Last Saturday, Danish footballer Christian Eriksen collapsed during the European Championship match against Finland. Thanks to quick intervention, he was successfully resuscitated. Since then, people have signed up en masse for CPR courses. The Red Cross started a course via Instagram.
Bernard Leenstra, doctor and founder of Schok & Pomp also saw the number of registrations for resuscitation courses rise. A few years ago, he was standing along the line on the football field when a youth player became unwell. Shock & Pump was still in its infancy. “I couldn’t believe that happened then. It was very intense to experience, but at the same time it motivated me so much to continue.”
In the meantime 52 doctors who have worked in the Emergency Department have joined Schok & Pomp. They teach sports clubs and high school students in three hours how to act in a life-saving way. Leenstra decided to set up Schok & Pomp because as a medical assistant he saw surgery too often in patients who would have suffered less damage if someone with medical knowledge had been around. “That frustration was the reason for founding Schok & Pomp.”
The difference between life and death
According to Leenstra, we can learn a lot from Germany and Scandinavian countries when it comes to learning to resuscitate. “It is much better organized there, for example, it is mandatory in education to offer CPR courses and you can only get your driver’s license in Germany if you have completed a first aid course. In the Netherlands, none of this is mandatory yet.”
After successfully resuscitating the 12-year-old boy on the football field, Schok & Pomp became more of a political mission for Leenstra. “After a course of just three hours, you can mean the difference between life and death. I find it incomprehensible that this is no longer being done.”
Leenstra started a citizens’ initiative with the aim of making first aid part of the teaching package in secondary schools. The proposal was discussed in the House of Representatives in April, and although the proposal was received enthusiastically by several MPs, Education Minister Slob is not in favor of compulsory first aid lessons in the curriculum.
CPR course through health insurance
This does not alter the fact that you can easily participate in a CPR course yourself. “Health insurers offer reimbursements for different types of courses that you can do, such as first aid and CPR,” says Mirjam Prins of Independer. This does concern the additional health insurance, explains Prins.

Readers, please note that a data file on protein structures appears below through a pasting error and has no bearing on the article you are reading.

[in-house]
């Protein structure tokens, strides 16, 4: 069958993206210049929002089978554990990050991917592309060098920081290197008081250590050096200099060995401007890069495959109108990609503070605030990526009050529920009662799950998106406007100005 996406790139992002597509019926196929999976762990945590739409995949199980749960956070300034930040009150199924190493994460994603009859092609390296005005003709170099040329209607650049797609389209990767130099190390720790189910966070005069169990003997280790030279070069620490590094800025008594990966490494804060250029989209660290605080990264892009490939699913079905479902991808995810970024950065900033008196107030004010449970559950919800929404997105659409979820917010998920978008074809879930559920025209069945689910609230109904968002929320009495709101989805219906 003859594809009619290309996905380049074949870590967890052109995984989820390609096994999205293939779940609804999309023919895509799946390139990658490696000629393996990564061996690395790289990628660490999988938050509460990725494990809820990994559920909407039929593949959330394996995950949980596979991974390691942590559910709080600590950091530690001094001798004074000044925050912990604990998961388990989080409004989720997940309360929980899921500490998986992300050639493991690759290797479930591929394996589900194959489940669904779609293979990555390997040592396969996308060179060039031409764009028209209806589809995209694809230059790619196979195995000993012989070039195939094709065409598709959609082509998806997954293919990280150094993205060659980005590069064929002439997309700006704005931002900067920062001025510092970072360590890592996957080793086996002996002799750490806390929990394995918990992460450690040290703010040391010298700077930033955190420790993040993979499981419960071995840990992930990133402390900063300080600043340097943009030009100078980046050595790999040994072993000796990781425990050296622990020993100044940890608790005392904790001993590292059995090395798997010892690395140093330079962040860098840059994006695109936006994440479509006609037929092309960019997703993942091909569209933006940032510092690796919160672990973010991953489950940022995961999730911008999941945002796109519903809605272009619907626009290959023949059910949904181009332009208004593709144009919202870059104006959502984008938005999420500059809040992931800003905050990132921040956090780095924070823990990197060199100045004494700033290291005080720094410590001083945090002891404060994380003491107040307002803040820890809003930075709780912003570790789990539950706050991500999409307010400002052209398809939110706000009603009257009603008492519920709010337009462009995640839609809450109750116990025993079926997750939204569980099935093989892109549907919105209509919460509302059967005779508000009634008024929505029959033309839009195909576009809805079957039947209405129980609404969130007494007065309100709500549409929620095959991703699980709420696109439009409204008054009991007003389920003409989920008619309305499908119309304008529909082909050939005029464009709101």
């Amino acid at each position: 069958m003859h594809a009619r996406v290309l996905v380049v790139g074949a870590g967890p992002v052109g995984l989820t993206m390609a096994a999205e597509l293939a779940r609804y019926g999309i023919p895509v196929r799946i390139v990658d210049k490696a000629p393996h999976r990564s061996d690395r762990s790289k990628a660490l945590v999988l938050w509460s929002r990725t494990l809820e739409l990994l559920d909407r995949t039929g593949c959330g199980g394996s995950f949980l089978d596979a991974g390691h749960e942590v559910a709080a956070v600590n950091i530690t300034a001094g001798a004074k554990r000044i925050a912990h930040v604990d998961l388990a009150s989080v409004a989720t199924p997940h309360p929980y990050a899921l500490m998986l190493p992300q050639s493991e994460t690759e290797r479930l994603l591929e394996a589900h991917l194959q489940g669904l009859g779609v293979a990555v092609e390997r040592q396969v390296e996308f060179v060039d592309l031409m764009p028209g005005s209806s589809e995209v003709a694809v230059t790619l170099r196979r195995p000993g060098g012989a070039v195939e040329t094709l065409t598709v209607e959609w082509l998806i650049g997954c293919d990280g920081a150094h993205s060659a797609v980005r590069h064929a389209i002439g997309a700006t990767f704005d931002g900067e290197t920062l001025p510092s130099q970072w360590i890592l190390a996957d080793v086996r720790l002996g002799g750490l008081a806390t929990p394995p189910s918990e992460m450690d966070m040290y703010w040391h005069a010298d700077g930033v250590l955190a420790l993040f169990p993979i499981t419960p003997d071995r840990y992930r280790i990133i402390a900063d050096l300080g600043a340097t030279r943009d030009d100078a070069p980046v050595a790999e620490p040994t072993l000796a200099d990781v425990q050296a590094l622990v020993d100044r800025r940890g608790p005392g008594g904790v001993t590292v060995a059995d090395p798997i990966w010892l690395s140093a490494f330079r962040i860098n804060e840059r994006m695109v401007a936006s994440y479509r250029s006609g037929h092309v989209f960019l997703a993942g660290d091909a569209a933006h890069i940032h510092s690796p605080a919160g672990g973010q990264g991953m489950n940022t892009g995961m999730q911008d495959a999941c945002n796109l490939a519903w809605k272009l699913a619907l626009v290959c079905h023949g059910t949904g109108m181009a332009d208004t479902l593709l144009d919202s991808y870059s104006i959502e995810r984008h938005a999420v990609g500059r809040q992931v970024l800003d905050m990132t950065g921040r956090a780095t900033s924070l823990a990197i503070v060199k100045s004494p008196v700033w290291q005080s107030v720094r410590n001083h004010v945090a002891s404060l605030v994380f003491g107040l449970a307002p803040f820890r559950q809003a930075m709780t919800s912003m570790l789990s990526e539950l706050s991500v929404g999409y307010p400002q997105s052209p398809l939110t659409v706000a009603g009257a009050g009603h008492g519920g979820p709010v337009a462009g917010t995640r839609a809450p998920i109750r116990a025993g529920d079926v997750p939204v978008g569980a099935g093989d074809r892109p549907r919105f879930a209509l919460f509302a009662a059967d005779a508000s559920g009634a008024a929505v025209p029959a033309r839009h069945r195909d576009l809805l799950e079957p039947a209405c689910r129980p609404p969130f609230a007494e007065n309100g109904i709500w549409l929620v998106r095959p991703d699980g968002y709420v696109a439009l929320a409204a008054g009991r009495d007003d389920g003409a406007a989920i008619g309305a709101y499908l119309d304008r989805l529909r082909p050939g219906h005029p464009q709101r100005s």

Do you want to follow a first aid course or CPR training? Bee independer you can check whether your health insurer reimburses the costs (partially) from an additional health insurance policy.
The majority of people have taken out additional health insurance, says Prins. “Still, I think that many people are not aware that their supplementary insurance may provide partial coverage. There are several options besides a CPR or First Aid course. For example, when I became a mother, I decided to increase my additional cover so that I also received compensation that I could use for a first aid course for young children.”
The government makes a decision when it comes to necessary care
The fact that learning to resuscitate is not standardly reimbursed from the basic package is a political choice. “That costs money that the population then has to cough up in the form of a premium or tax,” says Prins. “In that regard, the government always makes a decision when it comes to necessary care and has opted for a more preventive approach in the form of more attention to more exercise and healthy eating. In that case, a heart attack is actually too late.”
Do it now!
But a heart attack or other medical emergency is not always preventable. Christian Eriksen is young, healthy and sporty. “If his fellow players had not acted so quickly and the team doctor with the AED (an automatic external defibrillator or heart starter) had not been present so quickly, it could have been much worse for him,” says Leenstra. “Let’s learn from this. Why not use one training per year to teach football players how to resuscitate?”
Although many people may not have known that their health insurance can offer a helping hand in this, Prins says he understands some reluctance among people. “You learn to deal with an emergency situation in which you have an influence on life and death. That can be very confronting.” Yet Leenstra cannot emphasize the importance of life-saving actions enough. ,,I can shout from the rooftops: do it now. It only benefits you if it is necessary, but once you experience it once, you only realize how incredibly important that course has been.”
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